Farmobile is a Kansas City–based agriculture tech company whose smart device, the Passive Uplink Connection (PUC), can be plugged into tractors, combines, sprayers, and other farm equipment.

Farmobile uses the PUC to enable farmers to monetize data from their fields, which is one of the savviest routes to success with platforms—making your platform so irresistible to end consumers that they foment the revolution for you.

Once installed, says CEO Jason Tatge, the PUC streams second-by-second data to farmers’ Farmobile accounts. This gives them finely detailed reports, called Electronic Field Records (EFRs), that they can use to improve their own business, share with trusted advisors, and sell to third parties.

The PUC gives farmers detailed records for tracking analytics on their crops, farms, and equipment and creates a marketplace where farmers can sell their data to third parties. Farmers benefit because they generate extra income; Farmobile benefits because it makes a commission on each purchase and builds a giant store of aggregated farming data.

This last bit is important if Farmobile is to successfully compete with traditional agricultural equipment manufacturers, which also gather data from farmers. Farmobile’s advantage (at least for now) is that the equipment makers limit their data gathering to their existing customer bases and sell it back to them in the form of services designed to improve crop yields and optimize equipment performance.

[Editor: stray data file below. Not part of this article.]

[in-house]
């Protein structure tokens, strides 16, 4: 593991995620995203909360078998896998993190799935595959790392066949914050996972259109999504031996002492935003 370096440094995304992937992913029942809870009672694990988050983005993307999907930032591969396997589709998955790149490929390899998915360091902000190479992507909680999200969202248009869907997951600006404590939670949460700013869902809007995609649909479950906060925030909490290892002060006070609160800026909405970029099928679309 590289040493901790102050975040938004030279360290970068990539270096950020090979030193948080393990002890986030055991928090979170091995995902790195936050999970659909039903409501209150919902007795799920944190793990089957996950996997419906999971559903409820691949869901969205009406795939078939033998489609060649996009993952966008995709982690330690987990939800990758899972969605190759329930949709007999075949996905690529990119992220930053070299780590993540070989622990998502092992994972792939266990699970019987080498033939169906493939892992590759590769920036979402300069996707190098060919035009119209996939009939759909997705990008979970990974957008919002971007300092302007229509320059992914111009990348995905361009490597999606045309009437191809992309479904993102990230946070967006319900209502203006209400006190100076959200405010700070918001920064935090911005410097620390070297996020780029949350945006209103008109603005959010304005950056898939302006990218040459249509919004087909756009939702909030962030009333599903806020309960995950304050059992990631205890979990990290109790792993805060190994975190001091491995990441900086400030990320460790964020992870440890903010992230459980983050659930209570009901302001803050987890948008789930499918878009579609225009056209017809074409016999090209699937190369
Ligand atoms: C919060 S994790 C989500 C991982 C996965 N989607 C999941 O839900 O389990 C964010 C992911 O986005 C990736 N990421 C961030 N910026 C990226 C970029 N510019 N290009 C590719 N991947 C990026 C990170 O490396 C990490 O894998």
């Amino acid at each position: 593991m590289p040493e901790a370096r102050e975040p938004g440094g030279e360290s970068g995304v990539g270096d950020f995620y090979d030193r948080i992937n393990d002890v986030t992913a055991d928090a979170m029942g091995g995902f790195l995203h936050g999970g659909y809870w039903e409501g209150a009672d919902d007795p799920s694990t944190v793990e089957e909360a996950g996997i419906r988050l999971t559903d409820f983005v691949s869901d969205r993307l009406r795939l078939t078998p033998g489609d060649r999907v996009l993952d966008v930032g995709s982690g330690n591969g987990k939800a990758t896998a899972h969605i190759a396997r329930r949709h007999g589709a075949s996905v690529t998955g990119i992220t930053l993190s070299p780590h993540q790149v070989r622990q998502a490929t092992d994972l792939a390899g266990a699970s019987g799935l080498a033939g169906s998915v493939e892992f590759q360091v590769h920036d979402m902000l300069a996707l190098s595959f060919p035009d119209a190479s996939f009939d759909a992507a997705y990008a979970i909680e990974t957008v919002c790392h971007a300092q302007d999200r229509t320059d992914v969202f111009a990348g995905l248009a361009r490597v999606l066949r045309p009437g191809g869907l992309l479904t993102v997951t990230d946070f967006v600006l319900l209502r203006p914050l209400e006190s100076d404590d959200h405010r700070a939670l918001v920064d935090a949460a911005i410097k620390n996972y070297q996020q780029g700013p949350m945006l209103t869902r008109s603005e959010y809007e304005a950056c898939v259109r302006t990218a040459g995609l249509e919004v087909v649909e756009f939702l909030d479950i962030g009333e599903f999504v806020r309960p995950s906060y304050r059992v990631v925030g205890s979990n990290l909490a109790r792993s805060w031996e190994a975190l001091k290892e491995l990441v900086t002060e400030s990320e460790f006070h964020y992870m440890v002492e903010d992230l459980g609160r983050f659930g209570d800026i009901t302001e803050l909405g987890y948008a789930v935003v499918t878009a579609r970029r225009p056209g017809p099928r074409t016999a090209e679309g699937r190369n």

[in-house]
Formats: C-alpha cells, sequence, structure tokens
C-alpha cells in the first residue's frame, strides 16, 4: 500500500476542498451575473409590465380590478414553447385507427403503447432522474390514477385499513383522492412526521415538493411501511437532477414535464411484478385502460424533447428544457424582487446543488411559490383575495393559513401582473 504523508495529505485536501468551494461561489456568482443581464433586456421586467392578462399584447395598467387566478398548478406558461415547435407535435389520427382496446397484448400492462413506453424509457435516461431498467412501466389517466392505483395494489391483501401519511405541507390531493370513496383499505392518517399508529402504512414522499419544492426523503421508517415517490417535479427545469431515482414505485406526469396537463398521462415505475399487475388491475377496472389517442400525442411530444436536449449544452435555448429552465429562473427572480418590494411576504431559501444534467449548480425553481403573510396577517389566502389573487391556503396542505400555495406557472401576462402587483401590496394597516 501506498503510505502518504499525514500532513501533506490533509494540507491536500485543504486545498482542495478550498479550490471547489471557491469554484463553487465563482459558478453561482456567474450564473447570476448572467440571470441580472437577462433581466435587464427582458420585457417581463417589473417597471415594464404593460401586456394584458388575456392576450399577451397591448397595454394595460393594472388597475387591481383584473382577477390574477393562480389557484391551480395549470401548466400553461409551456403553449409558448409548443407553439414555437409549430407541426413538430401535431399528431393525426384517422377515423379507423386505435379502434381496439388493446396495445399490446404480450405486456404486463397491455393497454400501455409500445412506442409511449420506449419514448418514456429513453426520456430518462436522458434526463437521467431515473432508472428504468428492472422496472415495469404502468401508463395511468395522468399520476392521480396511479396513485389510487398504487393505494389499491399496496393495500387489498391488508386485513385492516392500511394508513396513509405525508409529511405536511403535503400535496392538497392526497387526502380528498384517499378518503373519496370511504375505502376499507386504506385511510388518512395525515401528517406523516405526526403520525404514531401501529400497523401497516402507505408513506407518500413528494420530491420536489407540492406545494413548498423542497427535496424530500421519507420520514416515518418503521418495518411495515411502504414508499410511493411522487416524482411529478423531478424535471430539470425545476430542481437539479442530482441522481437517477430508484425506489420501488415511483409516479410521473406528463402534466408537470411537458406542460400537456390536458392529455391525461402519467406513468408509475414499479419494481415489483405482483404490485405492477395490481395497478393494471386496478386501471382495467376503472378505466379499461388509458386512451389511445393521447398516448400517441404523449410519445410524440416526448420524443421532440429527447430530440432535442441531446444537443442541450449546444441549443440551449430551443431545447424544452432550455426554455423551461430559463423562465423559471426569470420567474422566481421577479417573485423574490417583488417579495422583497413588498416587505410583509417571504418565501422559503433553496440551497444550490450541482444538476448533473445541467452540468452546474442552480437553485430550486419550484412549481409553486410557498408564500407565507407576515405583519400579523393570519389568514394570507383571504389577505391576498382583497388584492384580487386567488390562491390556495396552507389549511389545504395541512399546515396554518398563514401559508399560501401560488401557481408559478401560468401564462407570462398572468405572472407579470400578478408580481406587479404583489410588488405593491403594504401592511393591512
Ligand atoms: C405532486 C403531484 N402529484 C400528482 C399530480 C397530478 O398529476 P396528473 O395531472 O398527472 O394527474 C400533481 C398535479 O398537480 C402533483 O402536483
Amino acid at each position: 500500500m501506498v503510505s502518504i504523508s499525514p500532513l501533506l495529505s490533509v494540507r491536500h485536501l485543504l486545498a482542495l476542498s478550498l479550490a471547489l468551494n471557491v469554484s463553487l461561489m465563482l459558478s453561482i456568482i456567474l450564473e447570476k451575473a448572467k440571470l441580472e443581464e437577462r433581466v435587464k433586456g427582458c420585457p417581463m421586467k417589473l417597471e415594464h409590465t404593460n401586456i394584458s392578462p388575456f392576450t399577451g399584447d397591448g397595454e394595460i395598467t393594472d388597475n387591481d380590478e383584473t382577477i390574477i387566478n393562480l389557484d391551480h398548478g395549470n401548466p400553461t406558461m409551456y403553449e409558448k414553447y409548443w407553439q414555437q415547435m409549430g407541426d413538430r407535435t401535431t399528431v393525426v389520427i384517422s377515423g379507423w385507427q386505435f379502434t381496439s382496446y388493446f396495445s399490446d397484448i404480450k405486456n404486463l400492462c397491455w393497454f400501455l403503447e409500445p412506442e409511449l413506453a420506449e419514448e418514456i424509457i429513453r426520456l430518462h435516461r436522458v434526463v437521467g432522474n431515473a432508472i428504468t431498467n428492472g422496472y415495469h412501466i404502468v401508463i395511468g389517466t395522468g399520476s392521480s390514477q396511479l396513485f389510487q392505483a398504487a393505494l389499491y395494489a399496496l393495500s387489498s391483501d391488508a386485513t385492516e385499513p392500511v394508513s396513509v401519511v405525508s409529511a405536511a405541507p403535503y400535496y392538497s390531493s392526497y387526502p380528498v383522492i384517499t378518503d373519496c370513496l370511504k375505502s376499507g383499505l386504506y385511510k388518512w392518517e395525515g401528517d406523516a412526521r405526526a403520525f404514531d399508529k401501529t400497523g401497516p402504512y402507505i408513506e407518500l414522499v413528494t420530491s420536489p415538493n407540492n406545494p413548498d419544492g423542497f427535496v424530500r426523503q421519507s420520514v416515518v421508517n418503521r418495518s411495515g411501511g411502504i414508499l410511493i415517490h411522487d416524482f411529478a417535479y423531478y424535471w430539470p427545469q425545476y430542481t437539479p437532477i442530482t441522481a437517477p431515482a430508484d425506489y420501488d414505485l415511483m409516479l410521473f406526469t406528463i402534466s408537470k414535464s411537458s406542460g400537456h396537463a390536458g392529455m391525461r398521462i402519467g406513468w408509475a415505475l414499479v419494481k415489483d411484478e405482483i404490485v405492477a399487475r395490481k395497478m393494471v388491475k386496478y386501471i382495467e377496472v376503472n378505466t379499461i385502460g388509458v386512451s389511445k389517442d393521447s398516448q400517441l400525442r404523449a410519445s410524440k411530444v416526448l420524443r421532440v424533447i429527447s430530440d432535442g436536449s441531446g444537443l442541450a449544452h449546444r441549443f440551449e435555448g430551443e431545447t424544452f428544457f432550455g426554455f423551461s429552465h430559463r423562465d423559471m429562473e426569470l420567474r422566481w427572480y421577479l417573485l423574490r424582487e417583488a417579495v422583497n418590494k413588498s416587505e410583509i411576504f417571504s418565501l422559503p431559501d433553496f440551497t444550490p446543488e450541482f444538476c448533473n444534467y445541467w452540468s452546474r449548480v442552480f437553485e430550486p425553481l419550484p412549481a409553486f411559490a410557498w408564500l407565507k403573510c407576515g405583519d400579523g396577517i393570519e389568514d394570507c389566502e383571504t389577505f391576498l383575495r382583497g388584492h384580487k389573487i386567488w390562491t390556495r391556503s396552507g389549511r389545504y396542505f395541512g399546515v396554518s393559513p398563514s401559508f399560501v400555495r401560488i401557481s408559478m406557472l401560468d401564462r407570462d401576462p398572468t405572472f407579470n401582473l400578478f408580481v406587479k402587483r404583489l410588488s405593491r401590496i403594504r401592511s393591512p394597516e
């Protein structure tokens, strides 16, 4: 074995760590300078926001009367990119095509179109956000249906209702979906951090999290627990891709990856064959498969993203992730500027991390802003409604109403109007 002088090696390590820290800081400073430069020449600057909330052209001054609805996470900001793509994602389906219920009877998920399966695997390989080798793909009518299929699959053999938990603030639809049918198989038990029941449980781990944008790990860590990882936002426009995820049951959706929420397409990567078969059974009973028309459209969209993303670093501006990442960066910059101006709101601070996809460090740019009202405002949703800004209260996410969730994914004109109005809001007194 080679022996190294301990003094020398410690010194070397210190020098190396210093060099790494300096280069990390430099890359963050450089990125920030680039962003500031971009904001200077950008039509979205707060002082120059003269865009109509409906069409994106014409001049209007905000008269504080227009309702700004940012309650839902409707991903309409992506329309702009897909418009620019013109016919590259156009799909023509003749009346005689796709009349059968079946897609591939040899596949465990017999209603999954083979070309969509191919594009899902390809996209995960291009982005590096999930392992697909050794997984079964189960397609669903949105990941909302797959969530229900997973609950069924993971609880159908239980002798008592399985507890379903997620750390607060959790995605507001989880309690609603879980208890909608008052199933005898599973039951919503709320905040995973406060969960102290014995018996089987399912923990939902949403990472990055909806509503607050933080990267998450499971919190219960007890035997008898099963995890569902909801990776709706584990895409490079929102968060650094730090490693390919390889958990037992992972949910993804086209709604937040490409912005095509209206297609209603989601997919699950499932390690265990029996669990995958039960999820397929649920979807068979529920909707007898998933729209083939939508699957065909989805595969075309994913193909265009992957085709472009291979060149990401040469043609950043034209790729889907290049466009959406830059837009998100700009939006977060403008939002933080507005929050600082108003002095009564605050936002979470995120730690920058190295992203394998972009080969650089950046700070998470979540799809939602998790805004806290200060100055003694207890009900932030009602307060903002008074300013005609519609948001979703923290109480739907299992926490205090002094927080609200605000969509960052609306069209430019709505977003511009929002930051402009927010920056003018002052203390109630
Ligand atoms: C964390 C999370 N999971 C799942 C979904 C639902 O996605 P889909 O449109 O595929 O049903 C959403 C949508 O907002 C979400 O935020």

Farmobile, meanwhile, is trying to appeal to all farmers by sharing the wealth, which could help it leapfrog the giants that already have large customer bases. “The ability to bring data together easily is good for farmers, so we built API integrations to put data in one place,” says Tatge.

Farmers can resell their data on Farmobile’s Data Store to buyers such as reinsurance firm Guy Carpenter. To encourage farmers to opt in, says Tatge, “we told farmers that if they run our device over planting and harvest season, we can guarantee them $ 2 per acre for their EFRs.”

So far, Farmobile’s customers have sent the Data Store approximately 4,200 completed EFRs for both planting and harvest, which will serve as the backbone of the company’s data monetization efforts. Eventually, Farmobile hopes to expand the offerings on the Data Store to include records from at least 10 times as many different farm fields.

SAP Q317 DigitalDoubles Feature1 Image6 1024x572 New Uber Leadership SVP Talks Trust, Diversity, And Building High Performing Teams

Under Armour Binges on APIs

Another model for the emerging business platform world comes from Under Armour, the sports apparel giant. Alongside its very successful clothing and shoe lines, Under Armour has put its platform at the heart of its business model.